If the good times do not return, I am afraid that more Singaporeans may think of emigrating with their families to start a new life elsewhere. Though this may not occur in the near future, there is a distinct possibility that it may occur within the next ten or twenty years. These able Singaporeans have no second thoughts about setting up home elsewhere - their personal well-being comes first on their minds. 
In case you haven't been noticing, our younger workers are generally less enthusiastic about their jobs. They have no qualms about switching to less demanding jobs. It is sad to note this, but in bringing about such high standards of living, the Government has inadvertently created what I would call the soft-Singaporean mentality which has already infected our younger generation, particularly those in their early 30's or younger.
My fear is that these younger Singaporeans will not think twice about emigrating to another country, thus creating a Singaporean diaspora.
Do we need to wait till such a situation occurs in our midst before taking action? I say no! Our Government is known for its pragmatism. It has been its pragmatism that has brought us thus far. We may not like the way the Government puts things in our face, but we can't deny we have prospered as a result.
Again, the Government is putting the integrated resort, of which a casino is a part of, in our face. Because we are used to the Government planning ahead for us and know it has already worked out the mathematics behind such a proposal before letting us know of it, we can't deny it's for our good.
The casino proposal is not new to Singaporeans. Over the years, as the Government realised that Singapore was finding it increasingly difficult to keep growth rates up there, it had been considering the casino proposal.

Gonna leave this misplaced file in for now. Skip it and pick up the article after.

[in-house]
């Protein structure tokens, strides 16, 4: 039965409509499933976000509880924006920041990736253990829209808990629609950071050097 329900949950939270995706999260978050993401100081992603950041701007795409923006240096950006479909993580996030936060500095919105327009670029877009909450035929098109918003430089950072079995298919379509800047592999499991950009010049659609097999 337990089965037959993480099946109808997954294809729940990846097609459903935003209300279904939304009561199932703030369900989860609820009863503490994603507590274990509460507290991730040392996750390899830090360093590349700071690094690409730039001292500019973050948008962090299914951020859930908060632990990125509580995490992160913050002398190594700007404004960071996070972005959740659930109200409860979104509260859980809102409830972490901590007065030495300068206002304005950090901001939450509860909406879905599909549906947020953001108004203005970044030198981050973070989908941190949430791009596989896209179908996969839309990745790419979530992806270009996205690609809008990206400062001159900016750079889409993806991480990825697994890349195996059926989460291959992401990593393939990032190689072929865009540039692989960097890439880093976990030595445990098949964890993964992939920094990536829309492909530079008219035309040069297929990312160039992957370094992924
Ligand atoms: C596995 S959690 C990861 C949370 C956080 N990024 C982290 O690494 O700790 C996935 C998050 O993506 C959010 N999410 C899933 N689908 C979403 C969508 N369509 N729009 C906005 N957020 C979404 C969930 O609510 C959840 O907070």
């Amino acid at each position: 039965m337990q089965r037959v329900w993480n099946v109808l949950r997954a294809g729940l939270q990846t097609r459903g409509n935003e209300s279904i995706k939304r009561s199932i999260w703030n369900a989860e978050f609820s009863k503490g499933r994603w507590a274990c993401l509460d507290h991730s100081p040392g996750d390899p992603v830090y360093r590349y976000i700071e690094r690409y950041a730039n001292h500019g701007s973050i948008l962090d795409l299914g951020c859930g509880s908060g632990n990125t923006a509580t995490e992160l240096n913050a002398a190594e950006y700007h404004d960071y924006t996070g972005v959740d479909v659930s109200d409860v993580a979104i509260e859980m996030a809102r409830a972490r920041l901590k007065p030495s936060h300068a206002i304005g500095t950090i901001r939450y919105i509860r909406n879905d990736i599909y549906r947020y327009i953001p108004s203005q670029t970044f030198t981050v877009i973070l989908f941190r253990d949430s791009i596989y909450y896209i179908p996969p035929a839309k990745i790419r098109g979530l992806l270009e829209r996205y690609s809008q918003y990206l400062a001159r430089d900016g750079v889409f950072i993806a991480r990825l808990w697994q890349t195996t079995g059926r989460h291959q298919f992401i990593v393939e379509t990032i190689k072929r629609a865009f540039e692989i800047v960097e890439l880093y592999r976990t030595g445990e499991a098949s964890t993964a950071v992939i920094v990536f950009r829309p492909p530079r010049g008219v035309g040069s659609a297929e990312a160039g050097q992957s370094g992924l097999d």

In the words of Prime Minister Lee, "We've said, 'No' to the casino for a very long time. I've said 'No' to the casino for a very long time. In 1985, we had a recession. I remember the late Mr Teh Cheang Wan wanted the casino, argued for it. We said, 'No'. We didn't proceed. This time round, we had the ERC (Economic Review Committee). The Subcommittee has put up the proposal for a casino.  On the ERC, I said, 'No', a majority of the members said, 'No'.  We didn't recommend it. But the subject didn't die and we have to reconsider because the argument comes up, the situation changes."
Yes, indeed, the situation has changed. And Prime Minister Lee, no doubt, has access to information that the ordinary Singaporean doesn't have. That PM Lee, who previously didn't support the proposal, has laid the proposal on the table for Singaporeans to take a look at it again shows the gravity of the situation.
We need to decide. The situation has changed. PM Lee was a nay-sayer to the idea of having a casino here, but he has relented and let us decide. Those among us who have previously said 'no' should think again.
It's not a case of doing what the Government wants us to do. Rather, it's a case of deciding in favour of Singapore's continued prosperity and preventing a Singaporean diaspora from taking place sometime in the future.
I repeat - it was pragmatism that has led us thus far, and it will be pragmatism that will lead us safely into the future. In the end, we must ask ourselves whether we are pro-Singapore or just plain complaining.
Have a good week!


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22 November 2004